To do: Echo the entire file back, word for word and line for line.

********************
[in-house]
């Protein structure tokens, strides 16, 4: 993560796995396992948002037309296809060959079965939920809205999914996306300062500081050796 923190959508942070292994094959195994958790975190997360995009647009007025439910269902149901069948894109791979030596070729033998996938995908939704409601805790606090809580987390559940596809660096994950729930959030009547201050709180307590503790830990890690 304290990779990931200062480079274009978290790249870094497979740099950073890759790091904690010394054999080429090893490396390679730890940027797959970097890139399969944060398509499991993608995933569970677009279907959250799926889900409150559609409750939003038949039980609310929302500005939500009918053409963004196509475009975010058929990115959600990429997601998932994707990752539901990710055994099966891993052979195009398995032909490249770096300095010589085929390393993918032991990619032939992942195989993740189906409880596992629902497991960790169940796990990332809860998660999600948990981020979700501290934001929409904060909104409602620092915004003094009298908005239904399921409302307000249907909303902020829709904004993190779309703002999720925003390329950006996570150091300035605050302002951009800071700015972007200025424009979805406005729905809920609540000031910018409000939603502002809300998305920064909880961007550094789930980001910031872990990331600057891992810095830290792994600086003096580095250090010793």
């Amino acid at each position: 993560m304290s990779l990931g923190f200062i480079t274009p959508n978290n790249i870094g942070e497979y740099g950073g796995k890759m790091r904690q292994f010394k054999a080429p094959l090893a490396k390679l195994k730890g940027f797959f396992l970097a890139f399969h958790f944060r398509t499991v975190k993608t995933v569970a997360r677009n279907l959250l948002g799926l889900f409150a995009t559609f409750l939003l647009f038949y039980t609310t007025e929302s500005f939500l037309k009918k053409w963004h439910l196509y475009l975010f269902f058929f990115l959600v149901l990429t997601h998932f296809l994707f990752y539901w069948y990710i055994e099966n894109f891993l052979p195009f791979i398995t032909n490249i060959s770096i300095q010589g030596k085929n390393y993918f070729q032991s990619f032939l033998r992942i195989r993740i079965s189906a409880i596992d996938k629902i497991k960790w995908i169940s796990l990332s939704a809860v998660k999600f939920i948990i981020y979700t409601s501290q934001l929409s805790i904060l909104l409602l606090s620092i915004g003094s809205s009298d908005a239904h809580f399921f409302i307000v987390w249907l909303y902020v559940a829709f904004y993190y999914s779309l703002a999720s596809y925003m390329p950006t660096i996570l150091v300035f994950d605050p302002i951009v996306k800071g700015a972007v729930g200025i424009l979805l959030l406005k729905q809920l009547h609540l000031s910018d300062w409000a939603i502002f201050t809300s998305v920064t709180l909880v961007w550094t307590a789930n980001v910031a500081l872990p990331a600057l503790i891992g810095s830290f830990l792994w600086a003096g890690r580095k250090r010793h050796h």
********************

[in-house]
């Protein structure tokens, strides 16, 4: 993560796995396992948002037309296809060959079965939920809205999914996306300062500081050796 923190959508942070292994094959195994958790975190997360995009647009007025439910269902149901069948894109791979030596070729033998996938995908939704409601805790606090809580987390559940596809660096994950729930959030009547201050709180307590503790830990890690 304290990779990931200062480079274009978290790249870094497979740099950073890759790091904690010394054999080429090893490396390679730890940027797959970097890139399969944060398509499991993608995933569970677009279907959250799926889900409150559609409750939003038949039980609310929302500005939500009918053409963004196509475009975010058929990115959600990429997601998932994707990752539901990710055994099966891993052979195009398995032909490249770096300095010589085929390393993918032991990619032939992942195989993740189906409880596992629902497991960790169940796990990332809860998660999600948990981020979700501290934001929409904060909104409602620092915004003094009298908005239904399921409302307000249907909303902020829709904004993190779309703002999720925003390329950006996570150091300035605050302002951009800071700015972007200025424009979805406005729905809920609540000031910018409000939603502002809300998305920064909880961007550094789930980001910031872990990331600057891992810095830290792994600086003096580095250090010793």
């Amino acid at each position: 993560m304290s990779l990931g923190f200062i480079t274009p959508n978290n790249i870094g942070e497979y740099g950073g796995k890759m790091r904690q292994f010394k054999a080429p094959l090893a490396k390679l195994k730890g940027f797959f396992l970097a890139f399969h958790f944060r398509t499991v975190k993608t995933v569970a997360r677009n279907l959250l948002g799926l889900f409150a995009t559609f409750l939003l647009f038949y039980t609310t007025e929302s500005f939500l037309k009918k053409w963004h439910l196509y475009l975010f269902f058929f990115l959600v149901l990429t997601h998932f296809l994707f990752y539901w069948y990710i055994e099966n894109f891993l052979p195009f791979i398995t032909n490249i060959s770096i300095q010589g030596k085929n390393y993918f070729q032991s990619f032939l033998r992942i195989r993740i079965s189906a409880i596992d996938k629902i497991k960790w995908i169940s796990l990332s939704a809860v998660k999600f939920i948990i981020y979700t409601s501290q934001l929409s805790i904060l909104l409602l606090s620092i915004g003094s809205s009298d908005a239904h809580f399921f409302i307000v987390w249907l909303y902020v559940a829709f904004y993190y999914s779309l703002a999720s596809y925003m390329p950006t660096i996570l150091v300035f994950d605050p302002i951009v996306k800071g700015a972007v729930g200025i424009l979805l959030l406005k729905q809920l009547h609540l000031s910018d300062w409000a939603i502002f201050t809300s998305v920064t709180l909880v961007w550094t307590a789930n980001v910031a500081l872990p990331a600057l503790i891992g810095s830290f830990l792994w600086a003096g890690r580095k250090r010793h050796h």